Bisphenol A, an endocrine-disrupting chemical, and brain development

Authors

  • Kyoko Itoh,

    Corresponding author
    1. Department of Pathology & Applied Neurobiology, Graduate School of Medical Science, Kyoto Prefectural University of Medicine, Kyoto, Japan
      Kyoko Itoh, MD, PhD, Department of Pathology & Applied Neurobiology, Graduate School of Medical Science, Kyoto Prefectural University of Medicine, Kawaramachi Hirokoji, Kajii-cho 465, Kamigyo-ku, Kyoto 602-8566, Japan. Email: kxi14@koto.kpu-m.ac.jp
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  • Takeshi Yaoi,

    1. Department of Pathology & Applied Neurobiology, Graduate School of Medical Science, Kyoto Prefectural University of Medicine, Kyoto, Japan
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  • Shinji Fushiki

    1. Department of Pathology & Applied Neurobiology, Graduate School of Medical Science, Kyoto Prefectural University of Medicine, Kyoto, Japan
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Kyoko Itoh, MD, PhD, Department of Pathology & Applied Neurobiology, Graduate School of Medical Science, Kyoto Prefectural University of Medicine, Kawaramachi Hirokoji, Kajii-cho 465, Kamigyo-ku, Kyoto 602-8566, Japan. Email: kxi14@koto.kpu-m.ac.jp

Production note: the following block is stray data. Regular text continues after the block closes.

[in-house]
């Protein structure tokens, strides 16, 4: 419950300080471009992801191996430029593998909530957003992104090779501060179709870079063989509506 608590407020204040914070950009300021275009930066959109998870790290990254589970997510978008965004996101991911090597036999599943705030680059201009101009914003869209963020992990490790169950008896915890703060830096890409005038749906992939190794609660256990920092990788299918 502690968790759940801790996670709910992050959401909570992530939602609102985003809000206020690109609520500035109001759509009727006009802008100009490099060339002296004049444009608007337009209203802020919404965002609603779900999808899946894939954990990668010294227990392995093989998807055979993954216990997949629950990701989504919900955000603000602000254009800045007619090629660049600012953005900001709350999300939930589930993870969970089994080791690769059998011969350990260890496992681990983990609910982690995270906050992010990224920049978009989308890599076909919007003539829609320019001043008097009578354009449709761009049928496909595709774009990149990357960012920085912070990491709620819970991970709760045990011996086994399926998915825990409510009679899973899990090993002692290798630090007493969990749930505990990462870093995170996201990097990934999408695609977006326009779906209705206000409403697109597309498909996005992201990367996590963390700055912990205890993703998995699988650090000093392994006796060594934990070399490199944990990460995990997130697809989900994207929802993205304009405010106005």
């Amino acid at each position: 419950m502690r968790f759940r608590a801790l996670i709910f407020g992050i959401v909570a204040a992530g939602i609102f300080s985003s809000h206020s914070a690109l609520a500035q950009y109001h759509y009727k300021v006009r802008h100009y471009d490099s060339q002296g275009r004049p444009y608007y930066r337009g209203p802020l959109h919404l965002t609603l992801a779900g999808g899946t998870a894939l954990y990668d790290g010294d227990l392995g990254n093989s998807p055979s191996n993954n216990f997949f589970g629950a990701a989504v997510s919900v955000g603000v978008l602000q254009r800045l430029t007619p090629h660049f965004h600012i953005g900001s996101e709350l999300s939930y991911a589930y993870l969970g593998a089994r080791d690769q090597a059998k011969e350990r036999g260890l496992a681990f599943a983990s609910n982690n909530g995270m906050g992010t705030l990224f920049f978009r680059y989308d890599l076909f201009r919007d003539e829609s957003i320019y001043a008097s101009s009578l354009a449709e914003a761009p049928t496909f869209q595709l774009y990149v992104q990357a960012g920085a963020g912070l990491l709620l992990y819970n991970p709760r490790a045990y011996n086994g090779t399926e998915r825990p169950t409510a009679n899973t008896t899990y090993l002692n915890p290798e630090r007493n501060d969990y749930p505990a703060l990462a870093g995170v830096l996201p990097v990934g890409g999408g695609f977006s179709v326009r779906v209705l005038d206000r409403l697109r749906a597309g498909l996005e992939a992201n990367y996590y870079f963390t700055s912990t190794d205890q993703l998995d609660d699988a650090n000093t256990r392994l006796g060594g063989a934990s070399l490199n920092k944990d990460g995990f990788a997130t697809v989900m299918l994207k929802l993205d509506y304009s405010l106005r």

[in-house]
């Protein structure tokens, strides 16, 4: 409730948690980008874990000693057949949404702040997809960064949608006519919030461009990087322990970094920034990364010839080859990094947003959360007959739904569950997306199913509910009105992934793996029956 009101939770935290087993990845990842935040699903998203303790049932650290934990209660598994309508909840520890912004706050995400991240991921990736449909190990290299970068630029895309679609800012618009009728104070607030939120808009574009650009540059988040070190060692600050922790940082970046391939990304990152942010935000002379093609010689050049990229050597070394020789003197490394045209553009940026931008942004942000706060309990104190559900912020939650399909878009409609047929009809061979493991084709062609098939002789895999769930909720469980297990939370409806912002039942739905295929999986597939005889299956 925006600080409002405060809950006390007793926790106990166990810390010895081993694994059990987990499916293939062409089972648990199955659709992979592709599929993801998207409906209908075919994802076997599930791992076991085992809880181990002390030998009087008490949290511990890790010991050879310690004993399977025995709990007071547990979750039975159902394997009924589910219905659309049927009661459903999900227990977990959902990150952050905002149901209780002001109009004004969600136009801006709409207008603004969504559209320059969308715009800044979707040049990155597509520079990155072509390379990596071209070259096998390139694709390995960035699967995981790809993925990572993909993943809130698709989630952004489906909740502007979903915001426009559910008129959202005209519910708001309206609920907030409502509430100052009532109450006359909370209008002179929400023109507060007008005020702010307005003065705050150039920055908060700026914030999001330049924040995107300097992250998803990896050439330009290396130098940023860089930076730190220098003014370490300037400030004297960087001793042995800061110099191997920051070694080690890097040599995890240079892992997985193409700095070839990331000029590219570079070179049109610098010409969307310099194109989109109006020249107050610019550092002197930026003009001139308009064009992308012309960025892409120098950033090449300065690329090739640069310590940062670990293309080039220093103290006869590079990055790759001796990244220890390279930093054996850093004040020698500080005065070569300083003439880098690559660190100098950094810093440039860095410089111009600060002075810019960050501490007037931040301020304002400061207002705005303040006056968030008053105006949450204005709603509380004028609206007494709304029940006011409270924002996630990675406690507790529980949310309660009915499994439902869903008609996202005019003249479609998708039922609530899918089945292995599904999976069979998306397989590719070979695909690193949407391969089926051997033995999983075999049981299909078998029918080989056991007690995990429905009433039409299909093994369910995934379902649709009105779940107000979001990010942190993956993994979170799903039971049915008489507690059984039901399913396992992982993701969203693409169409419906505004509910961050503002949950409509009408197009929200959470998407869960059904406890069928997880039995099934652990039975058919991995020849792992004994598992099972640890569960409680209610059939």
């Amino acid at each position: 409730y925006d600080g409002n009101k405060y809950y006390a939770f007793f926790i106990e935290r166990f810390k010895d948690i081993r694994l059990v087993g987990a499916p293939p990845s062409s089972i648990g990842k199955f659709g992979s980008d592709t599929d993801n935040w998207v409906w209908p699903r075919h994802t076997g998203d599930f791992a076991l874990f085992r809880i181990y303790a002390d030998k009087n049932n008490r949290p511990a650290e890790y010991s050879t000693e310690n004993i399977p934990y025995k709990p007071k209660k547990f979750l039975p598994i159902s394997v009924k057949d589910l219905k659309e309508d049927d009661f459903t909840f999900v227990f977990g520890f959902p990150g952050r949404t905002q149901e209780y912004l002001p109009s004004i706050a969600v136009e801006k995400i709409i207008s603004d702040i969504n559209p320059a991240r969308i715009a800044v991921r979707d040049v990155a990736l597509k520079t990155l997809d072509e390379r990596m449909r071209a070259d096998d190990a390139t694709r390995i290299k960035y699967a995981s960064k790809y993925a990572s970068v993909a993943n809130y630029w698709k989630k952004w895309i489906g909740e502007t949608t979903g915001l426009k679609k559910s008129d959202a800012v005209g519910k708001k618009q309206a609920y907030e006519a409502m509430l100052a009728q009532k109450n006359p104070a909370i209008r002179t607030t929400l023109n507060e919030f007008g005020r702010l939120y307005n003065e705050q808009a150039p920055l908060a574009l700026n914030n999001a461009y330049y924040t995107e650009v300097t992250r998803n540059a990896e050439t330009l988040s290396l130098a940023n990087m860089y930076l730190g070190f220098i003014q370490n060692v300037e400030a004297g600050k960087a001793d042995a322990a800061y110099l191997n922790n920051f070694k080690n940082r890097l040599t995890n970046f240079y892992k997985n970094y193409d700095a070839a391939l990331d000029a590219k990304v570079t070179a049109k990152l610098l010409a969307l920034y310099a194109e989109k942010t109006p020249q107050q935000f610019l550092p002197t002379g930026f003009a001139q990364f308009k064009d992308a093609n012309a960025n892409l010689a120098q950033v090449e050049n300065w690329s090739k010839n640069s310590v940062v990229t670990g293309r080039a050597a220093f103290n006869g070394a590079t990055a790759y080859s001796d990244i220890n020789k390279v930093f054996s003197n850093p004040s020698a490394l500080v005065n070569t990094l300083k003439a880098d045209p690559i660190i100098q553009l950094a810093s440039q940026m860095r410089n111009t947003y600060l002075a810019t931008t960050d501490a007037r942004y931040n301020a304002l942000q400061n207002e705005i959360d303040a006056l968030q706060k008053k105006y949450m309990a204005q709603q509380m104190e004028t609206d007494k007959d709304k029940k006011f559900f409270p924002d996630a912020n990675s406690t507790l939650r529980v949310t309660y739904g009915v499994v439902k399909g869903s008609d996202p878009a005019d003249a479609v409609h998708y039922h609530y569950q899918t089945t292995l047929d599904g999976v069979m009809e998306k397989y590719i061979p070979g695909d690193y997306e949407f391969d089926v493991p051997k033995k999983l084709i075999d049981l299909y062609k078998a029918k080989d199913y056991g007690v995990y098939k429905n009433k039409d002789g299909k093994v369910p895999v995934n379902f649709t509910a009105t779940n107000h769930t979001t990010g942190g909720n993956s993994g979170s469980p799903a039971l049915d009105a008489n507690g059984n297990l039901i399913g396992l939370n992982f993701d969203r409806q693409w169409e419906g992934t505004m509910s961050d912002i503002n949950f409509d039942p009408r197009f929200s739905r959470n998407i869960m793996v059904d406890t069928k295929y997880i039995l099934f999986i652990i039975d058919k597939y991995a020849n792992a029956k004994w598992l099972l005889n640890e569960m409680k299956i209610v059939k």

Abstract

Bisphenol A (BPA) is an endocrine-disrupting chemical, widely used in various industries and the field of dentistry. The consequent increase in BPA exposure among humans has led us to some concerns regarding the potential deleterious effects on reproduction and brain development. The emphasis of this review is on the effects of prenatal and lactational exposure to low doses of BPA on brain development in mice. We demonstrated that prenatal exposure to BPA affected fetal murine neocortical development by accelerating neuronal differentiation/migration during the early embryonic stage, which was associated with up- and down-regulation of the genes critical for brain development, including the basic helix-loop-helix transcription factors. In the adult mice brains, both abnormal neocortical architecture and abnormal corticothalamic projections persisted in the group exposed to the BPA. Functionally, BPA exposure disturbed murine behavior, accompanied with a disrupted neurotransmitter system, including monoamines, in the postnatal development period and in adult mice. We also demonstrated that epigenetic alterations in promoter-associated CpG islands might underlie some of the effects on brain development after exposure to BPA.

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